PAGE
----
7 tips for smart Word doc accessibility

Graphic of Microsoft Word with a cartoon person scratchng their head Your website might be W3C and WCAG compliant for accessibility, but what about the documents you upload? In some organisations operational staff are expected to write material such as fact sheets, promotional flyers, and other documents for uploading to the website. Larger organisations might have an editor or someone in charge of media and communications. But do they all know what is required to make these documents accessible?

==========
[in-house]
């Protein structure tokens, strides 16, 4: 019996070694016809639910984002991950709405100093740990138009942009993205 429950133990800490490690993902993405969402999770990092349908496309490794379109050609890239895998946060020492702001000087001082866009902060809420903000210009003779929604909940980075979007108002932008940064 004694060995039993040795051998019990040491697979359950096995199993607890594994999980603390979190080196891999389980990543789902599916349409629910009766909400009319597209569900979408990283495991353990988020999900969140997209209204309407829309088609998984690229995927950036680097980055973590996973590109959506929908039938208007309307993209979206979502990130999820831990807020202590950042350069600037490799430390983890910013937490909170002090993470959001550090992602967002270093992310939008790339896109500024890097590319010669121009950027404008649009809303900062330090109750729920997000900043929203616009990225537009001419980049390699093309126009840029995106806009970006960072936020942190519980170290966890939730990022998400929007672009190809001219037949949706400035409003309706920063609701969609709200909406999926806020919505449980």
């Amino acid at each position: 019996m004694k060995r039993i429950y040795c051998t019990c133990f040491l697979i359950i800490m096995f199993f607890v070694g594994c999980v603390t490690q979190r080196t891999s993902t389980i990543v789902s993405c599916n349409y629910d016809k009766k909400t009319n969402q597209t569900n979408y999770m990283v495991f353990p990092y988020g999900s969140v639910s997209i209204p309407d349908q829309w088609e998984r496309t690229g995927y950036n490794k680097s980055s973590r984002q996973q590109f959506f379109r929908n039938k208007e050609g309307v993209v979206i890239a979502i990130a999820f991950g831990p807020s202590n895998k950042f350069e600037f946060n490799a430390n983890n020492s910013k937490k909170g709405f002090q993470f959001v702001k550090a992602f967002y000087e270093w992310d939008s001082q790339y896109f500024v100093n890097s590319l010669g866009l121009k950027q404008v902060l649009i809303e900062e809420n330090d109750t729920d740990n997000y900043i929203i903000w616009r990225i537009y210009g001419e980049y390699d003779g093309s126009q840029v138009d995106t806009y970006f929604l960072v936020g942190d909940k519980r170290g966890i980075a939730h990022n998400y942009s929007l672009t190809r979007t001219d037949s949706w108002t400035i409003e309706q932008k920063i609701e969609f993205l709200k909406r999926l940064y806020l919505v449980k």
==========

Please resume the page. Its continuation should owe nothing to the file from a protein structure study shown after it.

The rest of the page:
Media Access Australia provides Seven Simple Tips for smart Word doc accessibility. While some of the advice looks a bit technical, most of it is fairly basic such as creating Alt-text for images so that a screen reader can identify the picture or graphic. Another good point is not using terms such as “Click here” to go to a link. Instead, embed a hyperlink within the name of the file that is in the text. And the perennial one, avoid jargon. Note that .doc files don’t have the same accessibility features as the newer .docx (Word 2010).